Electron 1.0 is here, allowing web apps to be packaged as native apps with access to native APIs.
I have seen Electrometeor was/is an attempt to marry meteor and electron, but it looks like there is no activity there.
I’m interested to hear the community’s thoughts on the usefulness of Electron. If meteor can build to mobile using external tools, could we now use electron to build to native as a built in feature? I know some of my customers would appreciate a desktop version of my web app.
I think this is way too simplistic of a response. what’s ‘good integration?’
If you want a standalone desktop app, you can’t use mixmax’s solution. Mixmax’s solution requires an initial connection to a remote server to even start the app.
There’s basically 2 types of desktop apps these days:
1- those that do not need access to a remote server to function (standalone)
2- those that need to access a remote server to to function
You could even say that #2 has 2 subsets:
2.1- Those that access the remote server occasionally, but can still do many core functions without an internet connection
2.2- those that require constant remote server connectivity.
Mixmax’s tool creates 2.2’s (or at least a 2.1 that won’t launch without a connection to the server). Which is fine if you’re making something like Slack where connection to a centralized server is key.
But what about those who want to make a standalone desktop app (#1)? Well there’s Electrify, but like Electrometeor, it has not seen updates since 2015. Electrify was more well-developed, but it has at least one major caveat that isn’t well-documented: Not deleting the build folder between builds results in builds of ever-increasing file-sizes, consisting of all the previous builds. So re-build the same app 4 times and now you have a 1GB app. There isn’t any convention in Meteor that requires deleting build folders between builds, so this is something that should certainly be documented. It makes me wonder what else isn’t documented. And the fact that it hasn’t been updated since 2015, and 2016 is halfway through makes me wonder if it’s something that should be relied upon going forward if you don’t have a lot of time to fork your own version and update it yourself.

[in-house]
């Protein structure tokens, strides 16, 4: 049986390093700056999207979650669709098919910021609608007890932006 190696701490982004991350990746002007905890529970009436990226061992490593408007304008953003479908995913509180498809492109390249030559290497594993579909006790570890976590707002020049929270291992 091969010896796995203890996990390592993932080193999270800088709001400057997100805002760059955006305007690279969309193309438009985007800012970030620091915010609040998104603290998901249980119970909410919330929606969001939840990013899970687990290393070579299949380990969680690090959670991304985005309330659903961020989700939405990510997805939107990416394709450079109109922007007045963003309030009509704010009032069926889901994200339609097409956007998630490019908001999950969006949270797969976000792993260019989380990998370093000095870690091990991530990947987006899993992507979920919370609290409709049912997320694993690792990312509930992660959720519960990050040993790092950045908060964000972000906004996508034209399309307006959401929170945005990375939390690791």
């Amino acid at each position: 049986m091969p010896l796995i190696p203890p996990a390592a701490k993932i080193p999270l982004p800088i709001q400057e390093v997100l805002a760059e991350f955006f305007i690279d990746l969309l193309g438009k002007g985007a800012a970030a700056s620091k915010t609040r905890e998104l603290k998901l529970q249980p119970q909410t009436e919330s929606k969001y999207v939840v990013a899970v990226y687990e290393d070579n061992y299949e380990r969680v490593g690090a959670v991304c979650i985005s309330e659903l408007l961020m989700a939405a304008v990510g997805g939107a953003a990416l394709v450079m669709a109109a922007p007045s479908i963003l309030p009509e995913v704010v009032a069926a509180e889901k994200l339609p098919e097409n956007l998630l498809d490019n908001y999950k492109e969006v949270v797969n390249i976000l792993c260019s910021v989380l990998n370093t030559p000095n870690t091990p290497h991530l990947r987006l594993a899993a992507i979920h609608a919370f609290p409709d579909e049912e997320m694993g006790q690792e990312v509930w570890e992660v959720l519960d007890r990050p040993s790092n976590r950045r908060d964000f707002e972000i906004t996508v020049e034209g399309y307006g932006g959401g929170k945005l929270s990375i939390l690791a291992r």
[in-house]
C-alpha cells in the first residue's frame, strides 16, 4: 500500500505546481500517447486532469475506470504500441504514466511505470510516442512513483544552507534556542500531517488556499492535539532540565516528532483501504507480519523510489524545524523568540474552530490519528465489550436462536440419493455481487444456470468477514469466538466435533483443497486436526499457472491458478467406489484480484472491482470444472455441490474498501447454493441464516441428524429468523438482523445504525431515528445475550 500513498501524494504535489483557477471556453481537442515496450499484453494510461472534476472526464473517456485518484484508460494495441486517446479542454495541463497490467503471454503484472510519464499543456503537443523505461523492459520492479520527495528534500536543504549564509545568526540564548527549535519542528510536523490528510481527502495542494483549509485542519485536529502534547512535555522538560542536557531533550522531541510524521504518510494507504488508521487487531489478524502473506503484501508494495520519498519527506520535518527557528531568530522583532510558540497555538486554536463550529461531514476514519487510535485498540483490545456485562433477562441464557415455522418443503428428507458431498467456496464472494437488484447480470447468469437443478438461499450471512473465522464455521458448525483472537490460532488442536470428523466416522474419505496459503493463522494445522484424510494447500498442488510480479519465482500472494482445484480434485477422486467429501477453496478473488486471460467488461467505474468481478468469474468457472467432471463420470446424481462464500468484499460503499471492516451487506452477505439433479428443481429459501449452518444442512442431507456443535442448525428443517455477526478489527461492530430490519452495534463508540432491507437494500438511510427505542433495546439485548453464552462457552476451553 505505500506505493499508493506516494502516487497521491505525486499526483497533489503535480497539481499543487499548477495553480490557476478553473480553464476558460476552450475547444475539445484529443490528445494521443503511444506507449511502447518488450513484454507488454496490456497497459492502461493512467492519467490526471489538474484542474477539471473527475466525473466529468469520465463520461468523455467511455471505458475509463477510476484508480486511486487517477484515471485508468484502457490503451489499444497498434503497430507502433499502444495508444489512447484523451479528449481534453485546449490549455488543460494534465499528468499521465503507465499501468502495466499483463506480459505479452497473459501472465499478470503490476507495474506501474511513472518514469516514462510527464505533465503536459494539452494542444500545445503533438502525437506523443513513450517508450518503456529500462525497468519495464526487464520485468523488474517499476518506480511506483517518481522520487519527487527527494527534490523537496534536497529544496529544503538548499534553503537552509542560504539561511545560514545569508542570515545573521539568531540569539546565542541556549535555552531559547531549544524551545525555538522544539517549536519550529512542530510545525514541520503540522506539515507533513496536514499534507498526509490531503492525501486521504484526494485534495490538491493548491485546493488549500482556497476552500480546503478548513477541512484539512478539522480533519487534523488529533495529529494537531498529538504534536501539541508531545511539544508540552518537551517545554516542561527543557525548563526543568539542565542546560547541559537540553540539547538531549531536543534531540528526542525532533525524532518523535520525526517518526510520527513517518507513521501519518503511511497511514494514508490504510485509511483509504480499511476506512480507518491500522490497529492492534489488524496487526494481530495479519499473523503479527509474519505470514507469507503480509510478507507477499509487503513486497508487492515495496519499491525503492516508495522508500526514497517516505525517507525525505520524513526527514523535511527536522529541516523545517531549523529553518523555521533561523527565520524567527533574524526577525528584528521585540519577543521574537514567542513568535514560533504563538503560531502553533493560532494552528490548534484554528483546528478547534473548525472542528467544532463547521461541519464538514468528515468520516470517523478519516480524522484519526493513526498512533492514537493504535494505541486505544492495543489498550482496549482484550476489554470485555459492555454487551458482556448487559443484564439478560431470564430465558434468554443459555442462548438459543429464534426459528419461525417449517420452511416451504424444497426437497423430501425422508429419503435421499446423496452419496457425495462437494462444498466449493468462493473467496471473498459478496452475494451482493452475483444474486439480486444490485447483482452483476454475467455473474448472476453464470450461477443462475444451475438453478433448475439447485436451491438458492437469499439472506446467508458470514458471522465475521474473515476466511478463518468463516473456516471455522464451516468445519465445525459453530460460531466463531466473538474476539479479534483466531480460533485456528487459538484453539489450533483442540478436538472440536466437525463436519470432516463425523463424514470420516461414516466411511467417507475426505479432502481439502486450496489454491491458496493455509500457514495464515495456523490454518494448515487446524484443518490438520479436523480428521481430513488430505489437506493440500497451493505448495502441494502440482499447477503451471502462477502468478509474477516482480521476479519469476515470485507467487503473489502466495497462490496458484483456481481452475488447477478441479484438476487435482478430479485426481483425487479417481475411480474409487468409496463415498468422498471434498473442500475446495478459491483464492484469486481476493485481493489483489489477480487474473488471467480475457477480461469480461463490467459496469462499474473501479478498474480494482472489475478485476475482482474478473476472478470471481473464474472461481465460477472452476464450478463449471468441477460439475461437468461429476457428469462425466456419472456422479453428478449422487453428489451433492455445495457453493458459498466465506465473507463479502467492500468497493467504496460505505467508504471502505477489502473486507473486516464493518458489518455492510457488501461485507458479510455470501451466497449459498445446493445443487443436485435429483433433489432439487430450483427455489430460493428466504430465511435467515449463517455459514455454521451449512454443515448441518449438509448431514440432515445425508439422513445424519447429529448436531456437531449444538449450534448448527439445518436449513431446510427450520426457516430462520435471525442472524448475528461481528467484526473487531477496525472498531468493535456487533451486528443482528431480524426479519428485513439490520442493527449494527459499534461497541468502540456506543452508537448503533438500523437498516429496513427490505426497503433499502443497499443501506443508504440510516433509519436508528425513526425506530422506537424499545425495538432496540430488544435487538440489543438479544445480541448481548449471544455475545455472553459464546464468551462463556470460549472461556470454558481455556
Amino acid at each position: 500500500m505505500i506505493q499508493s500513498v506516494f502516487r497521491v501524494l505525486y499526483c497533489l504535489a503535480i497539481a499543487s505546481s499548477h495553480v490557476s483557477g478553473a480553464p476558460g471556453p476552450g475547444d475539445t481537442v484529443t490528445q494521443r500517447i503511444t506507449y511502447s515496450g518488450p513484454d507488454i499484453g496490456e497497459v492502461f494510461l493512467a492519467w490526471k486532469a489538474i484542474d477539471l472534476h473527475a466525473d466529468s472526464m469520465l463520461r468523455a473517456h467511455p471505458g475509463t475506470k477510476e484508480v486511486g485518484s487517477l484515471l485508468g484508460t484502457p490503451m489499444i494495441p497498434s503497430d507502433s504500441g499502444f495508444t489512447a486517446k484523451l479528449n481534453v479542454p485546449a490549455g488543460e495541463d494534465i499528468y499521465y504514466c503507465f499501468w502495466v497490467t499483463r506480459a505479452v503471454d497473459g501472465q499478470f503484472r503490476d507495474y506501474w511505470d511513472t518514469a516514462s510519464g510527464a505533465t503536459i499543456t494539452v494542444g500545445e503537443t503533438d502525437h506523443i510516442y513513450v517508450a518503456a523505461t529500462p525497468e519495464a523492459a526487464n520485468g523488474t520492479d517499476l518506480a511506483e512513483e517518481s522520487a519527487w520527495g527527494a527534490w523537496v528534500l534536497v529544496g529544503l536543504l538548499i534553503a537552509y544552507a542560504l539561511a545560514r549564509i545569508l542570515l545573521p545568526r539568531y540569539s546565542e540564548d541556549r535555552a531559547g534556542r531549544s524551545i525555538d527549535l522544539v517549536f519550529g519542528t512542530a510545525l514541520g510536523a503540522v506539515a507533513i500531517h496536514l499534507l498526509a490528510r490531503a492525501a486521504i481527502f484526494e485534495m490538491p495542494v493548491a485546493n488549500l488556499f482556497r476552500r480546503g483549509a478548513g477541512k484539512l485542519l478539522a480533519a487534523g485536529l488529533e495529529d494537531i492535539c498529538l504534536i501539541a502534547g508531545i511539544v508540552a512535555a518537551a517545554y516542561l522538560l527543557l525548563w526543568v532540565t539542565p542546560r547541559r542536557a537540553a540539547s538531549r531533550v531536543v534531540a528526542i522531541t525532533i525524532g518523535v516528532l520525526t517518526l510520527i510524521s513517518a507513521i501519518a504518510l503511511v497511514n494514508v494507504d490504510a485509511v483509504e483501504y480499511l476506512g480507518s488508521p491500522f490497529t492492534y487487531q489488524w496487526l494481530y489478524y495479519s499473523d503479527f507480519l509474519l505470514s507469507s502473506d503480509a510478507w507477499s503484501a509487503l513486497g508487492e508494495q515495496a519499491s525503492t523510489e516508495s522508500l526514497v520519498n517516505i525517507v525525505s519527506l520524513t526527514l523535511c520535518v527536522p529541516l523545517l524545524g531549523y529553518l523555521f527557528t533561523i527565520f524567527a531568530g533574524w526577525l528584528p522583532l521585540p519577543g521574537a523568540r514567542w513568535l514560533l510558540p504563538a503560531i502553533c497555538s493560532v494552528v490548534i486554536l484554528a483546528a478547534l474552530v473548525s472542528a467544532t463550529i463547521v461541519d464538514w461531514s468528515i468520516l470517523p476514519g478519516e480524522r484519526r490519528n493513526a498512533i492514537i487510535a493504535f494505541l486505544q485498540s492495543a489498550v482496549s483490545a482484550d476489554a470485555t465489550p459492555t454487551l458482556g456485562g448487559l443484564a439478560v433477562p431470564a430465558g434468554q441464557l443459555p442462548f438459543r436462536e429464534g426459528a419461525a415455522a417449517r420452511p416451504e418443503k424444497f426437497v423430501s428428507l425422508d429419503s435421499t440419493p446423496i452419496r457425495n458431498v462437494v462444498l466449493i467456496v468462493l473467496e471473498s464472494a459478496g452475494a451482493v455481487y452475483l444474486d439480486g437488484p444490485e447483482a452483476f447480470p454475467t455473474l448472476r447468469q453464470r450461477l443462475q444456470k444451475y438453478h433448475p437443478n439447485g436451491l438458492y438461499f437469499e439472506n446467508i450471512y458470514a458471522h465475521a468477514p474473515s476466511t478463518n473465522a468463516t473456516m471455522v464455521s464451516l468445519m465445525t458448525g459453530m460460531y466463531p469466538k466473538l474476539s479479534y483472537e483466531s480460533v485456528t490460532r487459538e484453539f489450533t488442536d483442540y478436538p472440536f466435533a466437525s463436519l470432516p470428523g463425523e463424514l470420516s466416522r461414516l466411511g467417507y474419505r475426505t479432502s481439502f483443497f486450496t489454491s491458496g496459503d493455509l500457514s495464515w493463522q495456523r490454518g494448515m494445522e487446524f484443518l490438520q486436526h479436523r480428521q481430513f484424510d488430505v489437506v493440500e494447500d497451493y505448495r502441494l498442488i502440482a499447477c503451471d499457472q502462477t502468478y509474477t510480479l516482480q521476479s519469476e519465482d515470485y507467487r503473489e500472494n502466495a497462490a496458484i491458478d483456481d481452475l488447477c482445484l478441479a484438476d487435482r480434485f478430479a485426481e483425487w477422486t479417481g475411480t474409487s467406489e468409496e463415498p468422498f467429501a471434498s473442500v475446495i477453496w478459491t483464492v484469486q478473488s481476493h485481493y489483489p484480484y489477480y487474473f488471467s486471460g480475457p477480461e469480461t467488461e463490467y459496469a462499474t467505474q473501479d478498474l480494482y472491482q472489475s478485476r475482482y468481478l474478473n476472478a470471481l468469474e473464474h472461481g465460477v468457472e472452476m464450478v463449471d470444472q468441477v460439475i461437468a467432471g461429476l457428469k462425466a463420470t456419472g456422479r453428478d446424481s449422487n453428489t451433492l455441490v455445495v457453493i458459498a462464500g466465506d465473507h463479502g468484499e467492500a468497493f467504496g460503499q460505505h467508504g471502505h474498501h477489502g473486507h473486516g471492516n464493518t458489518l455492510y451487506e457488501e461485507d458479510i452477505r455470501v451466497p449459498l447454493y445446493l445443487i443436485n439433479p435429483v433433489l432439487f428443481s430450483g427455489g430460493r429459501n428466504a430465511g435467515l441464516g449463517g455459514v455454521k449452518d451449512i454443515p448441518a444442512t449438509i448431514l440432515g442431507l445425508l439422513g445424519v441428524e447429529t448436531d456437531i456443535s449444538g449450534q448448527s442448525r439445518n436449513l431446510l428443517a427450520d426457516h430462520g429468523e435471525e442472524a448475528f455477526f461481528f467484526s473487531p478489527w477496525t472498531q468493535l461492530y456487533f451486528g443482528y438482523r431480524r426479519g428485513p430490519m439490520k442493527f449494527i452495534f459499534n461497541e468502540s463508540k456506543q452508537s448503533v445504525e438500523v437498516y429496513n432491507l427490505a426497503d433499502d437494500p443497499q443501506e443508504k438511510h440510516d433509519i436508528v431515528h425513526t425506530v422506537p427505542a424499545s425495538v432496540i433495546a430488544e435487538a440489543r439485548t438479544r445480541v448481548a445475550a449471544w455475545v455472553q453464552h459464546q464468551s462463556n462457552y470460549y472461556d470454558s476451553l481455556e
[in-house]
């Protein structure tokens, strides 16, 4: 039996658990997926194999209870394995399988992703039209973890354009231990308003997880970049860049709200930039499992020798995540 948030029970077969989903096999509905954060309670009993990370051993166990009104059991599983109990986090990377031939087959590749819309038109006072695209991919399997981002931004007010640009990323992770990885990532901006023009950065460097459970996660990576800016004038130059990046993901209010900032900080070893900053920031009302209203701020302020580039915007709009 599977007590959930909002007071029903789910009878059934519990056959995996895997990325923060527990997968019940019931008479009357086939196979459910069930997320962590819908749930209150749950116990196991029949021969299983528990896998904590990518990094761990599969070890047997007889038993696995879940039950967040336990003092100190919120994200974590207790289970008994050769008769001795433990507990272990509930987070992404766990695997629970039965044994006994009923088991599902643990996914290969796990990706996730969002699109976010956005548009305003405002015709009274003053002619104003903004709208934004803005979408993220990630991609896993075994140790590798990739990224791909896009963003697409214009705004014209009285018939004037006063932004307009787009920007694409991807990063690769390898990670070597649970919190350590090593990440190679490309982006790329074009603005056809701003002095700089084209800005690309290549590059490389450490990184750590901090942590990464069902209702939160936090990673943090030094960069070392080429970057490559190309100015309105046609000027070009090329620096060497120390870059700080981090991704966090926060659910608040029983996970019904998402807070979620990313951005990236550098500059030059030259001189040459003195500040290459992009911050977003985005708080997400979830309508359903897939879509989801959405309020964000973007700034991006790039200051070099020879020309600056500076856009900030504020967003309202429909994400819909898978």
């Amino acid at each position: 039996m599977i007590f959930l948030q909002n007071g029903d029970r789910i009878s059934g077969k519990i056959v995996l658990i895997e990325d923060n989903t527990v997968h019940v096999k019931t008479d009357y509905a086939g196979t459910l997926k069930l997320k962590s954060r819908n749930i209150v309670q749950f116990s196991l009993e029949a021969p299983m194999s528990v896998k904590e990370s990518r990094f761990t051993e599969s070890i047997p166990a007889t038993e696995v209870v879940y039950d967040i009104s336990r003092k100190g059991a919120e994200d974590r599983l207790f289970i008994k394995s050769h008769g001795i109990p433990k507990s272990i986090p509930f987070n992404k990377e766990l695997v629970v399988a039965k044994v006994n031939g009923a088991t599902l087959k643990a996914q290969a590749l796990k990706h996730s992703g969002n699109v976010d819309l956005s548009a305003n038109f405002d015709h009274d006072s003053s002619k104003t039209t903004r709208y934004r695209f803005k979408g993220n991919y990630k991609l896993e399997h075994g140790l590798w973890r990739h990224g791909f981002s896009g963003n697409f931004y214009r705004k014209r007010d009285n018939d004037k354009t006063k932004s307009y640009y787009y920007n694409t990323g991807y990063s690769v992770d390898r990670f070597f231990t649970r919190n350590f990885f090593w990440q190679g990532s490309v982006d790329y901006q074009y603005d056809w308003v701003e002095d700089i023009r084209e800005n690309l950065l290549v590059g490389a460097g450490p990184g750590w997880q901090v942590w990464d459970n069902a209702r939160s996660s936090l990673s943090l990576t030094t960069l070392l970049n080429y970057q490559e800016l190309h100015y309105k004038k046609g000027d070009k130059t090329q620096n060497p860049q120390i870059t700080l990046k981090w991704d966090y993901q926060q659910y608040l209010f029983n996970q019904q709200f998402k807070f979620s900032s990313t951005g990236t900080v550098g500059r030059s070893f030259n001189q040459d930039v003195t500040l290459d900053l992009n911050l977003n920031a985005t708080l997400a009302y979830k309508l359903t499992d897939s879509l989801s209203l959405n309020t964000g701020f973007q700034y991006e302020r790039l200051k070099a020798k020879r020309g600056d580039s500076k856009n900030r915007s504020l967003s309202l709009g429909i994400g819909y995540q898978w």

Been using electrify for a few months now, I have nothing but good things to say about it. I did fork it for small adjustments and more control over electron versions.
The app falls in your 2.1 category, I do db syncing with a remote db through a remote server that diffs the local and remote db’s (by using md5 hashes of full collections and single documents, if they’re not equal the last updated version gets used, but I could extend this with versioning and ‘smart’ updates). Perhaps I’ll extend and publish the syncing code one day but really don’t have that kind of time right now. The app works perfectly both off- and online.